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A 10,734 GRT chemical tanker, hijacked by pirates shortly after the cargo was loaded and the voyage commenced has been recovered as a result of co-ordinated actions by law enforcement agencies in South East Asia, reported the ICC's International Maritime Bureau (IMB)
An alarming rise in the number of piracy attacks off the coast of Somalia is reported by the ICC International Maritime Bureau (IMB). After a quiet spell of nearly two years, says the bureau, serious attacks by heavily-armed pirates have resumed: 25 in the past six months. In one incident a ship was lured into danger by pirates firing bogus distress flares.
The International Maritime Bureau has reported an unprecedented increase in the number of serious attacks off Somalia. Recently two vessels have been attacked around 90 miles off the coast over two consecutive days by pirates.
Since 15 March 2005, there have been 23 attacks against vessels off the southern and eastern coast of Somalia. Once the vessels have been taken over they are taken close in-shore and the pirates typically demand a ransom for the return of the vessel and the crew.
A vessel carrying a World Food Programme cargo into Somalia, was seized by pirates and held for over 14 weeks. A sister vessel which went to provide fuel and provisions to the attacked vessel was also seized by the same gang. The pirate gangs appear to have the protection and support of the local warlords and see this as a lucrative source of revenue with minimal risk to themselves. This is a region with a high number of coalition naval vessels who could play an important role in responding to these crimes.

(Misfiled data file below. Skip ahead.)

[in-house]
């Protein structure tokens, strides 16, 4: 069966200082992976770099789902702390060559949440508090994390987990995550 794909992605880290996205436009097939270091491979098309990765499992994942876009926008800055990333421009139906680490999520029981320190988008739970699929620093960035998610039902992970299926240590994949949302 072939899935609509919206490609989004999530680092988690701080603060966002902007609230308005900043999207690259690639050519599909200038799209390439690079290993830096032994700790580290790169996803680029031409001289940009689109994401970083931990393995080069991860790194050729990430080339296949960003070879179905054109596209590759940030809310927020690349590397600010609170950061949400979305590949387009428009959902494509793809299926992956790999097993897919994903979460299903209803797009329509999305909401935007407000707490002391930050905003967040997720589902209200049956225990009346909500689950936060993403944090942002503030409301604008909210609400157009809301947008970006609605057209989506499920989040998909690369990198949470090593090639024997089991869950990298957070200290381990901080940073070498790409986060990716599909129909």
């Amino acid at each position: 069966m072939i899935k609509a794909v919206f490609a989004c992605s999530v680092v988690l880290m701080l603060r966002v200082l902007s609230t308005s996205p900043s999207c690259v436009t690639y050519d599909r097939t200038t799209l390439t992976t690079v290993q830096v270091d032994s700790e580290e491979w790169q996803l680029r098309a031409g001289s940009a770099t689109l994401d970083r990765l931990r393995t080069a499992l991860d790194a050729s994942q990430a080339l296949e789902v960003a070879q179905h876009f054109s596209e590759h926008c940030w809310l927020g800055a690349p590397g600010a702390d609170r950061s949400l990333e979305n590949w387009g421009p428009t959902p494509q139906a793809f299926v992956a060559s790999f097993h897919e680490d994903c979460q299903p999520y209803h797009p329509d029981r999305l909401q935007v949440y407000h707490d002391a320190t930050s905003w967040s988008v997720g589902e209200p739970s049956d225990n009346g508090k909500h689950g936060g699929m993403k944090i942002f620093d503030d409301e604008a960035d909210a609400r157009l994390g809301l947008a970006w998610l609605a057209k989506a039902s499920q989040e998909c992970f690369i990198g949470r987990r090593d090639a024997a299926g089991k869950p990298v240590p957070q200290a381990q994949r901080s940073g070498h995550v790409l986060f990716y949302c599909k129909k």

Vessels are approached by one or two fast boats. The pirates on board have automatic weapons and sometimes a rocket propelled grenade launcher. They will fire on the bridge windows of the vessel to force the captain to slow down or stop. Once the vessel slows down, the pirates draw up alongside and clamber on board and take over the vessel.
“These attacks take place in international waters and we call upon the naval vessels in the region to come to the assistance of the hijacked ships. At the very least, they can prevent the hijackers from taking these ships into Somali waters. Once the vessels have entered these waters the chances of any law enforcement response is negligible. There is no national law enforcement infrastructure in Somalia. These waters have become a pirate’s charter and unless the international community takes action against these criminals, vessels passing this coast face considerable danger. ” said Pottengal Mukundan, Director of the ICC International Maritime Bureau.
For further information please contact
ICC International Maritime Bureau
1 Linton Road
Tel: +44 (0)20 8591 3000
Fax: +44 (0)20 8594 2833